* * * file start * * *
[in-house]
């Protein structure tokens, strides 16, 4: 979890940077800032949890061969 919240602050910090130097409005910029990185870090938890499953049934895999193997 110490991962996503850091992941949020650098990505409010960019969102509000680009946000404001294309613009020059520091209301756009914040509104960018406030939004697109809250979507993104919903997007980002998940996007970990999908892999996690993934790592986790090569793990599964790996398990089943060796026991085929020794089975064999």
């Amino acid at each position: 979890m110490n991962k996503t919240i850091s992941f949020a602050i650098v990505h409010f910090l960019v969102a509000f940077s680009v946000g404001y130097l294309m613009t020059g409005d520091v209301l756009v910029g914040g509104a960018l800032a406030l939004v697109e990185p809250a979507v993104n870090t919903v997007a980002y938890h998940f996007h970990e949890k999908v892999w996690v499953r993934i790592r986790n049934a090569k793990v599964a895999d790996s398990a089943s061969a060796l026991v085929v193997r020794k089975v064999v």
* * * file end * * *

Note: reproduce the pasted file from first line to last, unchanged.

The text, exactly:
[in-house]
């Protein structure tokens, strides 16, 4: 979890940077800032949890061969 919240602050910090130097409005910029990185870090938890499953049934895999193997 110490991962996503850091992941949020650098990505409010960019969102509000680009946000404001294309613009020059520091209301756009914040509104960018406030939004697109809250979507993104919903997007980002998940996007970990999908892999996690993934790592986790090569793990599964790996398990089943060796026991085929020794089975064999």
């Amino acid at each position: 979890m110490n991962k996503t919240i850091s992941f949020a602050i650098v990505h409010f910090l960019v969102a509000f940077s680009v946000g404001y130097l294309m613009t020059g409005d520091v209301l756009v910029g914040g509104a960018l800032a406030l939004v697109e990185p809250a979507v993104n870090t919903v997007a980002y938890h998940f996007h970990e949890k999908v892999w996690v499953r993934i790592r986790n049934a090569k793990v599964a895999d790996s398990a089943s061969a060796l026991v085929v193997r020794k089975v064999v």